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Saturday, February 23, 2013

Dialogue ~ The Voices in Your Head

Dialogue is so important, because readers like to get to know characters the same way we like to get to know people in real life. They like to hear people talk and see people act.

So if you want your readers to like your hero, you don’t need to tell the readers how wonderful he is. You don’t have to bog the novel’s opening down with backstory telling how hard life has been for the hero and how he’s done great things despite all that.

What you need to do is give him a voice. Throw him into a situation where his good qualities will show, allow him to speak, and let the readers fall in love.

How do you give your characters strong voices? 

You do it by knowing your characters. Have a picture in mind when you write. Hear the voice. Think of real people or movie characters. I’m not saying to go for a cliché. I’m saying that if you listen to a lot of dialogue in books or movies or in real life, it will be easier for you to write it, and if you have a specific accent in mind when your character speaks, she will feel more real to your readers.

The accent of a character has to be consistent, but you need not be afraid to write a strong accent for fear of forgetting to put it in. The stronger the accent the easier it is to hear and write.

“Oh, Mr. Bennett, you do delight in vexing me!” Can you hear Mrs. Bennett saying that? Every time she speaks you know what her accent is going to be and you know that she will be talking about her lack of money or her poor nerves. That's Mrs. Bennett.

Your characters need to have very strong voices, too. They need to be unique and fun, but also predictable. Meaning they need to be so well done that the reader knows who is speaking just by the line of dialogue, without any tags. 

Maybe I’m odd, but I take on the accents of other people really easily. One of my friends told me years ago that when I spoke to my kids I sounded just like an Alaskan Native. Well, my sisters-in-law were all natives and they spoke to their children a certain way, so I adopted that way of speaking without even knowing I was doing it.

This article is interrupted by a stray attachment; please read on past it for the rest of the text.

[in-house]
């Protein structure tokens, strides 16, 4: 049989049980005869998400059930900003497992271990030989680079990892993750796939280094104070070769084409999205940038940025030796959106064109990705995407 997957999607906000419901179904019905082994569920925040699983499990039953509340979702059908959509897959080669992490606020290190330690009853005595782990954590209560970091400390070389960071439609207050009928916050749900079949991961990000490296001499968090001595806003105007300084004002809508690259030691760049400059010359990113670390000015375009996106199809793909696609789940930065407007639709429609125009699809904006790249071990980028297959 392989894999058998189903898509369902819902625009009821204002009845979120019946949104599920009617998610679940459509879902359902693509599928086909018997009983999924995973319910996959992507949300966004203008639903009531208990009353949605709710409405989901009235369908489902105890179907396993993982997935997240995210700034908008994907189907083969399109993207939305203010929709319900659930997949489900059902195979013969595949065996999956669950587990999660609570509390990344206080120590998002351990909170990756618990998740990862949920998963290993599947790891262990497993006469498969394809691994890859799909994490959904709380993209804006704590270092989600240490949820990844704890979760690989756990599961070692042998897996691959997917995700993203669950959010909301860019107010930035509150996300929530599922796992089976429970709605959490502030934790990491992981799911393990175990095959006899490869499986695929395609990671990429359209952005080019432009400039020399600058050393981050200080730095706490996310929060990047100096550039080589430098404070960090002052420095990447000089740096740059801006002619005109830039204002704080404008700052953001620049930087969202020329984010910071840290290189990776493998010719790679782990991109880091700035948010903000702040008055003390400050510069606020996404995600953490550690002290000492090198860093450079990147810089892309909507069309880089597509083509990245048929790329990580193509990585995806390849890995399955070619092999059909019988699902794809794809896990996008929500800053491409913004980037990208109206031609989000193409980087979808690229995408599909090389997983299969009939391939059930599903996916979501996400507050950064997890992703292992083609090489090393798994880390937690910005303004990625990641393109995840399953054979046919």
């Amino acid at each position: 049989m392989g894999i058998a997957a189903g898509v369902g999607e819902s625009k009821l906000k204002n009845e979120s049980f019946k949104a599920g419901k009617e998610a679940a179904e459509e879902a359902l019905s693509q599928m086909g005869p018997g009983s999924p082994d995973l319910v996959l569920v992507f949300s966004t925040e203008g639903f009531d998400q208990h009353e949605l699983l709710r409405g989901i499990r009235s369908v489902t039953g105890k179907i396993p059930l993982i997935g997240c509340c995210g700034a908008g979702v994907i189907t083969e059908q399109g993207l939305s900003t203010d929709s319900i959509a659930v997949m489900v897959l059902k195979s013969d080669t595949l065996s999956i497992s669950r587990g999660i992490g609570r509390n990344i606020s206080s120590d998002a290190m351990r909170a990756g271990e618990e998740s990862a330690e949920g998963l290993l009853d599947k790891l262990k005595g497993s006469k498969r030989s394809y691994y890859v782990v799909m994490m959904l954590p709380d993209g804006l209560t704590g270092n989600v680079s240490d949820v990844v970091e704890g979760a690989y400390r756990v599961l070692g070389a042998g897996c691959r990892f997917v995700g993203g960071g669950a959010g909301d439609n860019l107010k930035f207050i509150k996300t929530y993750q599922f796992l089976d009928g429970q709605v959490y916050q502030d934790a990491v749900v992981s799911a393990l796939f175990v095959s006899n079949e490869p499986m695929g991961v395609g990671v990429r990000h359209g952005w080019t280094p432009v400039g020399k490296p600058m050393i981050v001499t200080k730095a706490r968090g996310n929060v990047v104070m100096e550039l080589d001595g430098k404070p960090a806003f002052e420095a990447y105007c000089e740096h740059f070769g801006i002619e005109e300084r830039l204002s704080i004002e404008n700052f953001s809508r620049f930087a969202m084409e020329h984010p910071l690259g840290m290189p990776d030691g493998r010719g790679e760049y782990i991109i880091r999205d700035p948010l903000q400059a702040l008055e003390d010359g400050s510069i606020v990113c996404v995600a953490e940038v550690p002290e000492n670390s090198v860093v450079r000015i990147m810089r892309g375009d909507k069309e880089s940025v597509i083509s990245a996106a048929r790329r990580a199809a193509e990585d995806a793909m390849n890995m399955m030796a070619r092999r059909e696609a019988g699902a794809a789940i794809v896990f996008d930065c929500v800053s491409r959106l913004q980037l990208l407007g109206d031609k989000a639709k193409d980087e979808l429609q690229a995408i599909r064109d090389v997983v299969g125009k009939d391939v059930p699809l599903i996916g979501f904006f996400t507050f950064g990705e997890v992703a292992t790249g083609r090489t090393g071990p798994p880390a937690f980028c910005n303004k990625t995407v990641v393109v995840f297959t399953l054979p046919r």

I do the same thing with writing--only I do it on purpose. If I want to write for a certain magazine, I sit down with ten issues and I absorb the voice of the magazine. The next piece I write, then, has that voice.

I think we have to do the same thing with dialogue. If we want our characters to sound real, we have to have real voices playing in our heads as we write. I had a crit partner who pasted pictures of her hero and heroine up on her cork board as she wrote. So one time it was Vin Diesel in Fast and Furious. She heard his voice every time time she wrote one of his lines of dialogue  And her dialogue was some of the best I've read. 

What about you? Are your characters based on people or characters you've seen before? If so, how do you keep them from being clichéd? 

photo credit: ohhector via photopin cc

Sally Apokedak
Sally Apokedak is an associate agent with the Leslie H. Stobbe Literary Agency. She's in the process of of building a dynamite list of authors. She is also active in the Society of Children's Book Writers and Illustrators.


  1. I was blessed to be a Navy brat and then spent four years in the service myself, so before I was a teenager I'd heard just about every accent available in the U.S. I can usually dig up a memory of a person and how they spoke. The southern accents always seem to find their way into my books. Becuase it is my favorite, I have to be careful my Michigan characters don't pick it up!

  2. Haha, I thought my husband was the only one who did that "picking up the accent" thing. Some years ago, our church partnered with a Spanish mission. Every time he talked to the Hispanic pastor, he inevitably began to speak broken English with a Spanish accent.

    Then again, I do the same thing with my work. I SO agree that different publications have their own voice. I hope this will be a strength to add to fiction writing whenever I do more than put my toe in the water!.

  3. Dialogue makes the character. If it doesn't ring true and establish what's either come before him/her or will come after his/her speaking appearance, the character will seem off. Dialogue is intrinsic to good storytelling. We've got to be able to see and hear that person to form an opinion of their value in the story.

    Some authors fail to use contractions which is fine if your character is designed to speak formal old English, but in this time and place, contractions provide natural forms of conversation. Without them the dialogue is stilted and sounds unreal.

    Good post, Sally.

  4. I have to agree with Nicole.but My character's accent on couple of my manscripts are base off what I heard or what I think it should be.I read one book where the dialogue was really good in a book, author Mary Monroe's book called the upper Room.To be quite honest I had to reread the a sentence or two, not for the understanding of it.But,for the accent.

  5. Thanks for your comments.

    I love doing Southern accents, too, Ron.

    Marti, I'm glad I'm not the only one who picks up accents. It's a bit odd.


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